Could your medicine be making you sweat?
More than 120 million people suffer from night sweats and hot flashes around the globe – that’s 3% of people worldwide. Do you wake up to greasy bed head? Dehydration? Chapped lips? Do your pajamas go straight to the laundry and your sheets aren’t far behind? As you consider the potential reasons for increased sweat production at night – look to your medicine cabinet. Night sweats and medicines are often far more common than most people think.
Several times a year, we write on common medicines that often are known to elicit night sweats. With the rise of pharmaceuticals, that list grows each year. Our team of experts is constantly doing research on the most recent medicines and their list of side effects; many of which include night sweats, vomiting, diarrhea, headaches and nausea. Make sure to check into the Resources and Sleep Tips page regularly for updates. To learn more, check out this Mayo Clinic article on night sweats and medicines.
Night Sweats and Medicines
Check out the list below to see if your medications could be making you sweat:
Injectafer – Victoza – Trintellix – Stelara – Keytruda – Pristiq – Farxiga Latuda – iBrance – Cosentyx
Night sweats are a side effect of many medications, from those used to treat plaque psoriasis and lung cancer, to medications used to manage hypothyroidism and the treatment of breast cancer, as well as iron deficiency and insulin issues.
Which medicine(s) are you taking?
Victoza is an injectable medicine for adults living with type 2 diabetes. This medicine aims to reduce the risk of cardiovascular events like heart attacks and stroke while lowering blood sugar and reducing A1c levels. This injectable, along with symptoms of low blood sugar, can include sweating, hot flashes, night sweats and flushing.
Injectafer provides iron intravenously to those who are unable to take the medicine orally or do not respond well to iron pills. A percentage of those taking Injectafer reported experiencing hot flashes and increased sweating. Medicines used in the treatments of melanoma, breast and lung cancer, and diabetes, have also reported similar side effects.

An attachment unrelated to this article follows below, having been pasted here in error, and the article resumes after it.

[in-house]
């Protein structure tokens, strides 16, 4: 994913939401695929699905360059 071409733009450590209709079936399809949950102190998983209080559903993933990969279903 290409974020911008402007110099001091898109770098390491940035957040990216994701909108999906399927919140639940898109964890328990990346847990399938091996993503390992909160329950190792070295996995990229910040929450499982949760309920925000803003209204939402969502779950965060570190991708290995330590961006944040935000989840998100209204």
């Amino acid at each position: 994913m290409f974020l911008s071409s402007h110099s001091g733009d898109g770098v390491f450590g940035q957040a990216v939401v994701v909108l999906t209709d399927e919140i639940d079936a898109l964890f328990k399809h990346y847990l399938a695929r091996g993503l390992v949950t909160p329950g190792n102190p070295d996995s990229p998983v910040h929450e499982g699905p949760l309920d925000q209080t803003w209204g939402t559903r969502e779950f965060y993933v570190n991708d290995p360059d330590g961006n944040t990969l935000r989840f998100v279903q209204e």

Antidepressants may be to blame
Nearly all antidepressants, hormone regulators, and blood sugar stabilizers have night sweats and hot flashes as a side effect. These include tricyclic antidepressants, as well as selective serotonin reuptake inhibitors (SSRIs). Pristiq, also known as desvenlafaxine, can induce night sweats, too. Night sweats and medicines are on the rise.
Data from the National Center for Health Statistics shows that an excess of 1 in 10 adults in the U.S. are taking some form of antidepressant. Of those adults, twenty-two percent of them have reported sweating as a side effect. It is not a symptom that the medication is not working; on the contrary, however.
Antidepressants directly affect your serotonin receptors, and those are found in your brain’s hormone regulation center, called the hypothalamus. This region controls digestion, temperature regulation, and sweat output, just to name a few. So it is very common for people taking antidepressants to have increased sweat production or increases/decreases in hunger and satiety. Night sweats and medicines aren’t always a bad thing.
Typical antihistamine ingredients like cortisone, prednisone, and prednisolone can be the cause of night sweats, as well as aspirin and other pain medications. Antihistamines may elevate your blood pressure or increase your heart rate for a short period after consumption; this is a very common side effect, but it can be the culprit of your increased sweat production. Your heart rate increases and your body reacts with the medicines and night sweats.
If you or someone you know has been suffering the discomforts of night sweats, share this information with them and see if medication could be to blame. Be sure to ask your physician (or a medical professional) if you are concerned that the dosage or side effects of the medicine(s) that you are taking are contributing to your night sweats.
As always, sleep well, sleep wicked.